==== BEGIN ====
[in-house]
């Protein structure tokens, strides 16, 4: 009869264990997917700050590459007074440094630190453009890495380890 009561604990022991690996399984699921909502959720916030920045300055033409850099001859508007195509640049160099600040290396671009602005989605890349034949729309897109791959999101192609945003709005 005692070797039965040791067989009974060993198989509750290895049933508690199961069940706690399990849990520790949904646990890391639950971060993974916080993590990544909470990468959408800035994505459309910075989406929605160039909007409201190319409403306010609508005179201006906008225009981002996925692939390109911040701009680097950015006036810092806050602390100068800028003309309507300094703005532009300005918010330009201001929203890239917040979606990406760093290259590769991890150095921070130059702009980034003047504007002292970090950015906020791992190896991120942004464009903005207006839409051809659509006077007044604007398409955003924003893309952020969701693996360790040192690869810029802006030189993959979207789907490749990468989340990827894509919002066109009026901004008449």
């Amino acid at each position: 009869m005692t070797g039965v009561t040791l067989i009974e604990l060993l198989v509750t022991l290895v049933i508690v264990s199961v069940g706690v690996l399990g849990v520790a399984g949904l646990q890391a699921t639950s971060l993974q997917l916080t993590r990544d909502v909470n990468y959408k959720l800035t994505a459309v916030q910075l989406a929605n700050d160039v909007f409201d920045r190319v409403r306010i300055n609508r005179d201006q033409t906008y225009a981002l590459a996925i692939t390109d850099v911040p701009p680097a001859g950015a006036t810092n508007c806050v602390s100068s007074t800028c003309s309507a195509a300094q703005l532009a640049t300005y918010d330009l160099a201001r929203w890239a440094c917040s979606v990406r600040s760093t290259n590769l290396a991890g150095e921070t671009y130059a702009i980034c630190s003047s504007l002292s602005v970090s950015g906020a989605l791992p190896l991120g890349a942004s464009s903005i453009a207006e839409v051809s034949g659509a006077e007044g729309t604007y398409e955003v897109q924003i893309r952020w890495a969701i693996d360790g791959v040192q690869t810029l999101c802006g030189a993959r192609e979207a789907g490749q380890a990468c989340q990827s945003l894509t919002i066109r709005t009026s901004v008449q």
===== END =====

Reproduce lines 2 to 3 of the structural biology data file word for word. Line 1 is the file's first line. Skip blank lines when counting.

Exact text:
């Protein structure tokens, strides 16, 4: 009869264990997917700050590459007074440094630190453009890495380890 009561604990022991690996399984699921909502959720916030920045300055033409850099001859508007195509640049160099600040290396671009602005989605890349034949729309897109791959999101192609945003709005 005692070797039965040791067989009974060993198989509750290895049933508690199961069940706690399990849990520790949904646990890391639950971060993974916080993590990544909470990468959408800035994505459309910075989406929605160039909007409201190319409403306010609508005179201006906008225009981002996925692939390109911040701009680097950015006036810092806050602390100068800028003309309507300094703005532009300005918010330009201001929203890239917040979606990406760093290259590769991890150095921070130059702009980034003047504007002292970090950015906020791992190896991120942004464009903005207006839409051809659509006077007044604007398409955003924003893309952020969701693996360790040192690869810029802006030189993959979207789907490749990468989340990827894509919002066109009026901004008449």
């Amino acid at each position: 009869m005692t070797g039965v009561t040791l067989i009974e604990l060993l198989v509750t022991l290895v049933i508690v264990s199961v069940g706690v690996l399990g849990v520790a399984g949904l646990q890391a699921t639950s971060l993974q997917l916080t993590r990544d909502v909470n990468y959408k959720l800035t994505a459309v916030q910075l989406a929605n700050d160039v909007f409201d920045r190319v409403r306010i300055n609508r005179d201006q033409t906008y225009a981002l590459a996925i692939t390109d850099v911040p701009p680097a001859g950015a006036t810092n508007c806050v602390s100068s007074t800028c003309s309507a195509a300094q703005l532009a640049t300005y918010d330009l160099a201001r929203w890239a440094c917040s979606v990406r600040s760093t290259n590769l290396a991890g150095e921070t671009y130059a702009i980034c630190s003047s504007l002292s602005v970090s950015g906020a989605l791992p190896l991120g890349a942004s464009s903005i453009a207006e839409v051809s034949g659509a006077e007044g729309t604007y398409e955003v897109q924003i893309r952020w890495a969701i693996d360790g791959v040192q690869t810029l999101c802006g030189a993959r192609e979207a789907g490749q380890a990468c989340q990827s945003l894509t919002i066109r709005t009026s901004v008449q």